Sophomore Cameron Shaw hits Cal men’s golf’s first albatross as Bears finish 3rd


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Two hundred fifty-eight yards out with a 2-iron club in hand, sophomore Cameron Shaw faced a blind shot with biting winds soaring to more than 30 miles per hour. It was the 10th hole of the third and final round, and the Bears were closing in on Oregon, which was sitting on top of the leaderboard. Shaw swung and saw the ball disappear.

Moments later, he discovered that he had made the first double eagle — an albatross — in Cal golf history. The rare shot propelled him to a tie for first place in the tournament, and Shaw (68-65-71 – 204, -6), who was named’s Player of the Week, earned individual medalist honors for the first time in his collegiate career.

“As soon as I hit it, I knew it was a good shot, but I had no idea where it was,” Shaw said. “A guy told me it was in the hole, and I couldn’t really believe it. It was a bit of a surprise and a lucky shot but helped both myself and the team gain a bit of momentum as a whole in the round.”

Despite Shaw’s outstanding overall play, the Bears still lost by three shots to place third behind first-place Oregon and second-place USC in the Itani Quality Homes Collegiate, hosted by Washington State. The tournament featured the strongest field the Bears have competed against this year, serving as a valuable learning experience for the young team and providing them with a better idea of where they stand in the wide-open Pac-12. A sloppy first round of play and a spike in mental errors from last week’s tournament ultimately held the Bears back from performing better.

“We’re growing as a team, and, in all honesty, we were in position to win this thing had we been more disciplined in our play,” said head coach Steve Desimone. “Overall, we are way ahead of where we thought we would be, and the fact that we have finished in the top three of three events with one of those being a win shows that this team is growing quickly and gaining some confidence.”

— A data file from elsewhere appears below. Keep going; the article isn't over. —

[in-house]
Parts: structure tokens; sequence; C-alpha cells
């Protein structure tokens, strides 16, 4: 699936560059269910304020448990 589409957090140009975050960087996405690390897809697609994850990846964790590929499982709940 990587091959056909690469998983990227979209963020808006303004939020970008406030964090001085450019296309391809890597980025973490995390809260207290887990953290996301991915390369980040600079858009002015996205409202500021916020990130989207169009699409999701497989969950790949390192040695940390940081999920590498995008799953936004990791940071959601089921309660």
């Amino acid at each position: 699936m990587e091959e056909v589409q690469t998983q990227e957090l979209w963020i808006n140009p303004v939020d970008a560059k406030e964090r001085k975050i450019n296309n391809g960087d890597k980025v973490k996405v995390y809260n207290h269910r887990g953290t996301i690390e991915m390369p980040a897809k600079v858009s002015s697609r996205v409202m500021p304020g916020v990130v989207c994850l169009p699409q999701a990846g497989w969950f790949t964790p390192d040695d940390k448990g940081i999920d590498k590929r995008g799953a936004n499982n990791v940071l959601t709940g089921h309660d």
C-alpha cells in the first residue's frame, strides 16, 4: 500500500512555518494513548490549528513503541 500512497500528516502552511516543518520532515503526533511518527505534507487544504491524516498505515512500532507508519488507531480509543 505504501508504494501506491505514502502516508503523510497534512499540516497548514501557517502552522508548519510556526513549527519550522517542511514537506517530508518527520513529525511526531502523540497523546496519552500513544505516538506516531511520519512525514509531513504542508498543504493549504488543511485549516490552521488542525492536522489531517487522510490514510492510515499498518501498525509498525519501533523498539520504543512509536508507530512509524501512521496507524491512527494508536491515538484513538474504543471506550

After the first round, however, the Bears remained in contention at fourth place and picked up their game. Freshman Sebastian Crampton finished tied for seventh overall, while junior Keelan Kilpatrick tied for 30th, and freshman KK Limbhasut and sophomore Walker Huddy finished tied for 34th and 39th, respectively. As an individual competitor, freshman Ben Doyle struggled through the final round and placed 62nd.

Shaw’s play was the main bright spot for the Bears, as his albatross, combined with an eagle from Kilpatrick, resulted in five under par on two shots that lifted the team to third place.

“[Shaw’s] ball-striking continues to get better and better, along with this short game and putting,” Desimone said. “All of these components are coming together, and we’re seeing the development of a really good player.”

Shaw attributes his improved performance to fewer mental mistakes, which his teammates struggled with. Desimone understands that such mistakes are natural for a young team and has made the elimination of these errors a point of emphasis. As for Shaw, this proved to be the difference between finishing second last week and first this week.

“As long as we control our emotions as best as we can, we will eliminate those mistakes,” Shaw said. “In this tournament, I did not have as many mental mistakes, so that has made me realize that if I can do that and if the whole team does, then we have a good chance of doing very well.”

Vik Waghary covers men’s golf. Contact him at

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